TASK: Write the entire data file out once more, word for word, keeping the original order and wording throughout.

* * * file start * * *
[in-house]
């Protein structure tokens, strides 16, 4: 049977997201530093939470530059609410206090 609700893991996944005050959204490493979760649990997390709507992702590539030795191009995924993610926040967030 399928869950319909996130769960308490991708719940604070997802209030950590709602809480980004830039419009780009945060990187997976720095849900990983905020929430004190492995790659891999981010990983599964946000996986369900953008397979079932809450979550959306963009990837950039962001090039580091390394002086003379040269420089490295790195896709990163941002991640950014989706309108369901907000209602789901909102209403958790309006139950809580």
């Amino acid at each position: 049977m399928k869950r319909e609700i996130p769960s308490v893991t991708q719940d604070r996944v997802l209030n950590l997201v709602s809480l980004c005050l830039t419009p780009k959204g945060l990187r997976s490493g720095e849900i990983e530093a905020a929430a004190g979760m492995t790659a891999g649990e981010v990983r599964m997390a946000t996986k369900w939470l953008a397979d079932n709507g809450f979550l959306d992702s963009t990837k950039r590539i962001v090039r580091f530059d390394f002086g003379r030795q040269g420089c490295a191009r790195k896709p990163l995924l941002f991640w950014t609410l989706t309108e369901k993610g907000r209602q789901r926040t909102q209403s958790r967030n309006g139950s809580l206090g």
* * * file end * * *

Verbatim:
[in-house]
């Protein structure tokens, strides 16, 4: 049977997201530093939470530059609410206090 609700893991996944005050959204490493979760649990997390709507992702590539030795191009995924993610926040967030 399928869950319909996130769960308490991708719940604070997802209030950590709602809480980004830039419009780009945060990187997976720095849900990983905020929430004190492995790659891999981010990983599964946000996986369900953008397979079932809450979550959306963009990837950039962001090039580091390394002086003379040269420089490295790195896709990163941002991640950014989706309108369901907000209602789901909102209403958790309006139950809580």
């Amino acid at each position: 049977m399928k869950r319909e609700i996130p769960s308490v893991t991708q719940d604070r996944v997802l209030n950590l997201v709602s809480l980004c005050l830039t419009p780009k959204g945060l990187r997976s490493g720095e849900i990983e530093a905020a929430a004190g979760m492995t790659a891999g649990e981010v990983r599964m997390a946000t996986k369900w939470l953008a397979d079932n709507g809450f979550l959306d992702s963009t990837k950039r590539i962001v090039r580091f530059d390394f002086g003379r030795q040269g420089c490295a191009r790195k896709p990163l995924l941002f991640w950014t609410l989706t309108e369901k993610g907000r209602q789901r926040t909102q209403s958790r967030n309006g139950s809580l206090g």